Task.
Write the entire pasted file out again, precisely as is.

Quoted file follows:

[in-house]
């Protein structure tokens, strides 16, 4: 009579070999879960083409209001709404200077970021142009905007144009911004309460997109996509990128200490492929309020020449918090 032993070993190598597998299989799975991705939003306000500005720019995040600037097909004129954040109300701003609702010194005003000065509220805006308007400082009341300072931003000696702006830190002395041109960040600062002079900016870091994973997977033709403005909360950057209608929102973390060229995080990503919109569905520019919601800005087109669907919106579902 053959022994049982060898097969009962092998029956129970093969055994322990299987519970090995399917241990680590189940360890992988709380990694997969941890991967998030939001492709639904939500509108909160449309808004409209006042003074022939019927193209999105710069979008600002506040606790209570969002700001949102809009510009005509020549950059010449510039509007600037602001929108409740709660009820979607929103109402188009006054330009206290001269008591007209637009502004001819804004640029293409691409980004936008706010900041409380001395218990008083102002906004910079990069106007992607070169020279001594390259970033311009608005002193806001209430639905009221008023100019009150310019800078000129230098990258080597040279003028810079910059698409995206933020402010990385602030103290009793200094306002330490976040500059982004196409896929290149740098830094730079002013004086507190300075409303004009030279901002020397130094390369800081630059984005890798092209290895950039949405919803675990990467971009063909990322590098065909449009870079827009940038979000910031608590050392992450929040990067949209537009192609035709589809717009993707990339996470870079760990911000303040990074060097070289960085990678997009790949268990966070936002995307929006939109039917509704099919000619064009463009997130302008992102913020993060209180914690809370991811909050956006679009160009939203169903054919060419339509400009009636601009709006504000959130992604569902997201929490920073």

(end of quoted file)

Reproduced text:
[in-house]
């Protein structure tokens, strides 16, 4: 009579070999879960083409209001709404200077970021142009905007144009911004309460997109996509990128200490492929309020020449918090 032993070993190598597998299989799975991705939003306000500005720019995040600037097909004129954040109300701003609702010194005003000065509220805006308007400082009341300072931003000696702006830190002395041109960040600062002079900016870091994973997977033709403005909360950057209608929102973390060229995080990503919109569905520019919601800005087109669907919106579902 053959022994049982060898097969009962092998029956129970093969055994322990299987519970090995399917241990680590189940360890992988709380990694997969941890991967998030939001492709639904939500509108909160449309808004409209006042003074022939019927193209999105710069979008600002506040606790209570969002700001949102809009510009005509020549950059010449510039509007600037602001929108409740709660009820979607929103109402188009006054330009206290001269008591007209637009502004001819804004640029293409691409980004936008706010900041409380001395218990008083102002906004910079990069106007992607070169020279001594390259970033311009608005002193806001209430639905009221008023100019009150310019800078000129230098990258080597040279003028810079910059698409995206933020402010990385602030103290009793200094306002330490976040500059982004196409896929290149740098830094730079002013004086507190300075409303004009030279901002020397130094390369800081630059984005890798092209290895950039949405919803675990990467971009063909990322590098065909449009870079827009940038979000910031608590050392992450929040990067949209537009192609035709589809717009993707990339996470870079760990911000303040990074060097070289960085990678997009790949268990966070936002995307929006939109039917509704099919000619064009463009997130302008992102913020993060209180914690809370991811909050956006679009160009939203169903054919060419339509400009009636601009709006504000959130992604569902997201929490920073």